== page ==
One of the cool new things Cortana can do: people reminders.
Users can ask her to remind them of something the next time they talk to a contact, whether that’s through text message, email, or phone call.
Cortana can also interact with apps, so it’s possible to say “Facebook, what’s up with Terry Myerson,” and then Facebook will open Terry Myerson’s profile.
“From our point of view, Cortana is the first truly personal digital assistant.”
Here’s Nick Hedderman to talk about what Windows Phone 8.1 does for businesses.
One of the advantages for enterprises is the ability to enroll devices purchased at retail by end users into an enterprise system.
New in Windows Phone 8.1: S/MIME. Users can send and receive encrypted and signed emails.
New mobile device management tools allow companies to prevent users from running unauthorized apps, as well as saving files without permission.
Now, Joe’s back to talk about enhancements they’ve made to make users smile.
First up, big changes to the store.
New layout designed to feature new apps, as well as collections of apps that users might be interested in.
Next: new layouts in Calendar, including a week view.
They’re also launching a new application called “Wi-Fi Sense” that makes it easier for users to connect to public wi-fi networks.
Users can automatically accept terms for use, and enter information like a name, email and phone number.
Users can also share their home Wi-Fi network password with contacts and friends through Wi-Fi Sense without having to tell them the password.
Now for one of Joe’s favorite features: changes to the Word Flow keyboard.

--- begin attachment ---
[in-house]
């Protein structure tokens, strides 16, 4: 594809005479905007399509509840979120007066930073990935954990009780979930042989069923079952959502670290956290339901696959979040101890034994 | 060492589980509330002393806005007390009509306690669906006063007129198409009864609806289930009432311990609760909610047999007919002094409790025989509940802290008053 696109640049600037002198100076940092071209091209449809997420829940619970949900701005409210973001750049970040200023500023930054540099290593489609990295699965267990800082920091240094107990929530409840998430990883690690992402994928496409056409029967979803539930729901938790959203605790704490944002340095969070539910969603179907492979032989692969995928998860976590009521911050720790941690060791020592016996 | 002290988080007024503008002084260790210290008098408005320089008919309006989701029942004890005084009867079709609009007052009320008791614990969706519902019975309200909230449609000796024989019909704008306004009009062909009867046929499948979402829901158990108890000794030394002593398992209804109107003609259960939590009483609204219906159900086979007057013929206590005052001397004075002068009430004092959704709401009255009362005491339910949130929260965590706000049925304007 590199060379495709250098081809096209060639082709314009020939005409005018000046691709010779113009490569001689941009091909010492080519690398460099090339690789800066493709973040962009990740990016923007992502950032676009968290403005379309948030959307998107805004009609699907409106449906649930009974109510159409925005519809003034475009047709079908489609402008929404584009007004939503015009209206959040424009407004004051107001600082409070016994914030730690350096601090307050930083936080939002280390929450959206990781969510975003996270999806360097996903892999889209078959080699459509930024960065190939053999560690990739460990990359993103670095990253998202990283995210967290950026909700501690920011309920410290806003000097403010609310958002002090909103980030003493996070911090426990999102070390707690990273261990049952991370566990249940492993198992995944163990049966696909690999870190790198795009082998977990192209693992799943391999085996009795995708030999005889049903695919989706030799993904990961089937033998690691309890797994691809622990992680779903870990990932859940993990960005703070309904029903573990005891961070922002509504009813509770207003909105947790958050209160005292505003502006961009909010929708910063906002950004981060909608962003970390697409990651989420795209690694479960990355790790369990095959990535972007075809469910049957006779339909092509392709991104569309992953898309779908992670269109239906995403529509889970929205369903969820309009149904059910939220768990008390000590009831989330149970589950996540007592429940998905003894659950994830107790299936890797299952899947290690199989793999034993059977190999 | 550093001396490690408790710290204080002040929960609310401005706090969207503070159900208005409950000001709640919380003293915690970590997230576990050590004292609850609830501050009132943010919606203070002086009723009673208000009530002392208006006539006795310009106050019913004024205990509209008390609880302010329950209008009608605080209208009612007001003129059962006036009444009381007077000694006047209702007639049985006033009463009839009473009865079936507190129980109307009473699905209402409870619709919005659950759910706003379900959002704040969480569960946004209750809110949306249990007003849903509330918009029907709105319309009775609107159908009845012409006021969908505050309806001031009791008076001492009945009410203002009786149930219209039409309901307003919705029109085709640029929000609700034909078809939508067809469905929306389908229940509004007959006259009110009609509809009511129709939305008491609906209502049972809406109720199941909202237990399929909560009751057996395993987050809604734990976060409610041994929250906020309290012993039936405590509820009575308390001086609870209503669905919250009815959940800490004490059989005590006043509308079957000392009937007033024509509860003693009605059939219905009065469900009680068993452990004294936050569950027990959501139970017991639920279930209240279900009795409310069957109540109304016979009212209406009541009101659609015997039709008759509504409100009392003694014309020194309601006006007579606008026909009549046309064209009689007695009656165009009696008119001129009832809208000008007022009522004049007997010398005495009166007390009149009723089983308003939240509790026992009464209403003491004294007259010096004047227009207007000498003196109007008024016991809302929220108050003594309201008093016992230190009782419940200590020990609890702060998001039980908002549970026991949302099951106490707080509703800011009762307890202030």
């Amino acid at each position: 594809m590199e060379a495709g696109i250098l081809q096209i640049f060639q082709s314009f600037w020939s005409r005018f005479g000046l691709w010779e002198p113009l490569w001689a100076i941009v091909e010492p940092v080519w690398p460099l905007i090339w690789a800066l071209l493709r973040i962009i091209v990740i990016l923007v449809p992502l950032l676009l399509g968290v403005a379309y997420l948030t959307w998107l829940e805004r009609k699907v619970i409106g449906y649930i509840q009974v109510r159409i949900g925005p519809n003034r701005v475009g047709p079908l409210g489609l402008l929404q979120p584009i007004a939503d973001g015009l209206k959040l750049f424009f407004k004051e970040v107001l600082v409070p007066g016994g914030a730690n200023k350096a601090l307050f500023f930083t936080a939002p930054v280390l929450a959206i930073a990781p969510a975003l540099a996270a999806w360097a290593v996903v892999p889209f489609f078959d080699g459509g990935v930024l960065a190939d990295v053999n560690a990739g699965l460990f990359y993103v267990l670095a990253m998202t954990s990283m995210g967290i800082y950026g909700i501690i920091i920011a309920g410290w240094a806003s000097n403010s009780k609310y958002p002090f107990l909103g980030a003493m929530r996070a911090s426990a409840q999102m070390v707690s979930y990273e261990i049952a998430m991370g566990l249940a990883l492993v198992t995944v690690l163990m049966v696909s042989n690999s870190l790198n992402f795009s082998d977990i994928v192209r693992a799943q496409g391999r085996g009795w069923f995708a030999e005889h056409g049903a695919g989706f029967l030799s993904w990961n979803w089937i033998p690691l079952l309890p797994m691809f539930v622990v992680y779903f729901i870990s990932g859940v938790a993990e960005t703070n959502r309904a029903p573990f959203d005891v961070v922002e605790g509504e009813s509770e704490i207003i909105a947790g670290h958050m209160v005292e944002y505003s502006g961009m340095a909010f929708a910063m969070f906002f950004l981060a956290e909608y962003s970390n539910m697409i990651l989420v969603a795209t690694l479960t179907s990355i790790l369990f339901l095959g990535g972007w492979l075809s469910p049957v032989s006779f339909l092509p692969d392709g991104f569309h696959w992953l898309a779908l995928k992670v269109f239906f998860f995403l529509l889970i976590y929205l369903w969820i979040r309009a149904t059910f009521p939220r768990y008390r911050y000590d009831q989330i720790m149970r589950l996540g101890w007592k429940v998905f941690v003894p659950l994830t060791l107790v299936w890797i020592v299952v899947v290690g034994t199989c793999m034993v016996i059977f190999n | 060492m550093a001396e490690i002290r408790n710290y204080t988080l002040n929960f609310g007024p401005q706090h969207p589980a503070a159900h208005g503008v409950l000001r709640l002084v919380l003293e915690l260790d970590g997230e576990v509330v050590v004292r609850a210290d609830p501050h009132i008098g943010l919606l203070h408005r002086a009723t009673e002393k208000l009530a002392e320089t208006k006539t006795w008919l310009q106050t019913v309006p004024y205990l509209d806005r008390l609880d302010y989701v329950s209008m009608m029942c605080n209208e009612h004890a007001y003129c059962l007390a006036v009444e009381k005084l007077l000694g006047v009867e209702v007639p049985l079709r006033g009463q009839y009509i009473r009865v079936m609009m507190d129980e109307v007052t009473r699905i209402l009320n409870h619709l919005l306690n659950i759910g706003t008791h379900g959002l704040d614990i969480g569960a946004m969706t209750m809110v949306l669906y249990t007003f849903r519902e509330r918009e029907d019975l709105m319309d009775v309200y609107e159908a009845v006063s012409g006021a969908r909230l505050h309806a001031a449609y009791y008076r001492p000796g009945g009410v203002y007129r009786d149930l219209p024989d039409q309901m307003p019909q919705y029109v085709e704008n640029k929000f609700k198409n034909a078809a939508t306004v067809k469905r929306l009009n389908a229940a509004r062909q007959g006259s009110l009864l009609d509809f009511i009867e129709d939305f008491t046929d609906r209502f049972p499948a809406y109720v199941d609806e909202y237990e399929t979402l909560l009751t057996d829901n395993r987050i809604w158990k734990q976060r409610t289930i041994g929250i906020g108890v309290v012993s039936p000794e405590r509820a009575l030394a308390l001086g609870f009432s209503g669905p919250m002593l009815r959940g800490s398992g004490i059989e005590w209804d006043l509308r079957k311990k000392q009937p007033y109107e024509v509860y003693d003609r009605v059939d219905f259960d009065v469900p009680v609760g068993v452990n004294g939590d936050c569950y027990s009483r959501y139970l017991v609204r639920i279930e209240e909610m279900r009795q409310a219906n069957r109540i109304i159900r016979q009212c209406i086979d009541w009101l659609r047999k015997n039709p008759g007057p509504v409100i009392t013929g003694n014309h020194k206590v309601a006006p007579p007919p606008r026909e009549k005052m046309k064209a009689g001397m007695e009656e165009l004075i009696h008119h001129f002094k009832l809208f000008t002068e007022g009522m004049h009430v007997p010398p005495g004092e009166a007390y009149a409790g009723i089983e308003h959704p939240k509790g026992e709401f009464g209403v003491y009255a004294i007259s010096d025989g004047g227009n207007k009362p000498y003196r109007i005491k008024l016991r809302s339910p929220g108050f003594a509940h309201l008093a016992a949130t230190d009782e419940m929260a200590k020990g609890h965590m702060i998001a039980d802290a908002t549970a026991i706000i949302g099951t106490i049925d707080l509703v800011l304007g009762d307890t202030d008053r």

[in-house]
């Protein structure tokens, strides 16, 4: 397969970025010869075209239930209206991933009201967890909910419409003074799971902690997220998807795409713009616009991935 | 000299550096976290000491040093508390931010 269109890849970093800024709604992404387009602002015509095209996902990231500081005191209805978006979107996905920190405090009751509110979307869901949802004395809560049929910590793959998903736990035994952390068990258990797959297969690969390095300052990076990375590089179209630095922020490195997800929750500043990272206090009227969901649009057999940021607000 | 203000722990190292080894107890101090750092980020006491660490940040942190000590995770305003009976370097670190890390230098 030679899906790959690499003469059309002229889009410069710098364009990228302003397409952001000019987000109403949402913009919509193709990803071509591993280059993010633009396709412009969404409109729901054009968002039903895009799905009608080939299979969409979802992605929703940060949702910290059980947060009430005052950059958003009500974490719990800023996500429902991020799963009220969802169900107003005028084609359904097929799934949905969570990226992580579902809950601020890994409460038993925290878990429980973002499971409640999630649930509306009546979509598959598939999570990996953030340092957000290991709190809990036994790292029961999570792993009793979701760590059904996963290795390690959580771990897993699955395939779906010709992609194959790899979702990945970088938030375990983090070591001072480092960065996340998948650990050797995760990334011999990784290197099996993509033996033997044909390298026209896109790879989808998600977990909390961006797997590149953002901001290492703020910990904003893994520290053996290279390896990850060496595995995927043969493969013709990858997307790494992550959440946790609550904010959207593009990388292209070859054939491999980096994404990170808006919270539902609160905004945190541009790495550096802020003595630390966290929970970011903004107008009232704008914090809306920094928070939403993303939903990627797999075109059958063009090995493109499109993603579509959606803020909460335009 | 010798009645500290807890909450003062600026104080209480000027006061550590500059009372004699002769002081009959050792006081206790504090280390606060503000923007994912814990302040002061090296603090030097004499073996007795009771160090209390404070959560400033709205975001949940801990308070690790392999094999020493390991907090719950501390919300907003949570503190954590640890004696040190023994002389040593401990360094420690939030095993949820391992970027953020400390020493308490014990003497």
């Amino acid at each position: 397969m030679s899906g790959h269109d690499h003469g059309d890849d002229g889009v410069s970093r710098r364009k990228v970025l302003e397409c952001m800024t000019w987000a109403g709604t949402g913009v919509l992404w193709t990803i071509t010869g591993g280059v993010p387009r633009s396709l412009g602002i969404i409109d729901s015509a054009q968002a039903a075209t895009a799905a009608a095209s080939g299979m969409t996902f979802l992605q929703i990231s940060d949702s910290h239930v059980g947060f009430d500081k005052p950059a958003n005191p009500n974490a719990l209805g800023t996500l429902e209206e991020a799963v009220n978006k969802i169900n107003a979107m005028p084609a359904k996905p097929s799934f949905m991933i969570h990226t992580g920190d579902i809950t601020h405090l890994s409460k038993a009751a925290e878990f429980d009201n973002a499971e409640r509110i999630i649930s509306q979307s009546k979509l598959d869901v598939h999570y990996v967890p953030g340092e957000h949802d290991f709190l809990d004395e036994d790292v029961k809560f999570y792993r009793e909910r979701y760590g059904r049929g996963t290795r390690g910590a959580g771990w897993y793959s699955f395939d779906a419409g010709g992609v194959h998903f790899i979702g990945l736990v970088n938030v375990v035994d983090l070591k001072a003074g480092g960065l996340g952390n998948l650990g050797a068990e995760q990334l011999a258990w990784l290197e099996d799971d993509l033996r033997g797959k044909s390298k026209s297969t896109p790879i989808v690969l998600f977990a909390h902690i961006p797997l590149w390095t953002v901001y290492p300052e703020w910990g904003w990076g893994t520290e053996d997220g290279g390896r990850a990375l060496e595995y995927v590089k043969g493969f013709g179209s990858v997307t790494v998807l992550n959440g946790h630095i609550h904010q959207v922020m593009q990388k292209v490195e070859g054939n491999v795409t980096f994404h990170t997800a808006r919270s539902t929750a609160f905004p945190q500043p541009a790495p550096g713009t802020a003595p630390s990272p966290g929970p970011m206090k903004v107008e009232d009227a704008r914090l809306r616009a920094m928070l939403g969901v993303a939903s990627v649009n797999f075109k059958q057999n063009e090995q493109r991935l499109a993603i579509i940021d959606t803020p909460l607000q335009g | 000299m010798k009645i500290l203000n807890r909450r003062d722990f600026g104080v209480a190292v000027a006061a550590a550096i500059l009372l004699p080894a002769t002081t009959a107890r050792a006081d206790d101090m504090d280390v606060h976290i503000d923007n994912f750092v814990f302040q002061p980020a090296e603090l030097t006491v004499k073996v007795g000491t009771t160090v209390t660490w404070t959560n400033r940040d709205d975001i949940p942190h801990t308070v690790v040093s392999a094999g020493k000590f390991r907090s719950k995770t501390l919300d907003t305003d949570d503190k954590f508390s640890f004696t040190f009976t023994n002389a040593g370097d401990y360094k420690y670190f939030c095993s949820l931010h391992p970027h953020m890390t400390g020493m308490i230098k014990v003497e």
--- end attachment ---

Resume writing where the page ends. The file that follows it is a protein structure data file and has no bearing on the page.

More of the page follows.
They’ve integrated shape writing into word flow so it’s possible to swipe to create words.
That keyboard is now the world record holder for fastest typing on a smartphone, for whatever that’s worth.
IE 11 is also on Windows Phone 8.1, drawing a few cheers from the crowd.
Windows Phone 8.1 will get rolled out to consumers “in the next few months.”
Now, it’s time for the Windows 8.1 Update.
One of the big things they’re focusing on is making it better for users with a keyboard and mouse.
First up, IE 11.
First up, there’s an Enterprise Mode that will cause the browser to emulate old features to help it work with intranet sites designed to work with older versions of IE.
Users can now pin Windows Store apps to the task bar on the desktop.
A bar with a minimize and close button will also pop up at the top, so mouse and keyboard users who are accustomed to closing and minimizing apps that way can do so.
The start screen also has PC settings, search and shut down buttons for people who are used to having those available to them.
Users can also right-click on a tile to get a context menu. Lots of applause for that.
The Windows Store is going to be pre-pinned to the task bar, along with an update to become more friendly for mouse and keyboard users.
Search from the start screen also pulls in results from the Windows Store.
It’s clearly designed to encourage users to start buying software from the Windows Store, and to get developers to build apps for it.
Windows 8.1 Update will be free, and available to consumers April 8.
Here’s the new Start screen:
And here’s David Treadwell to talk about what Microsoft is doing for developers.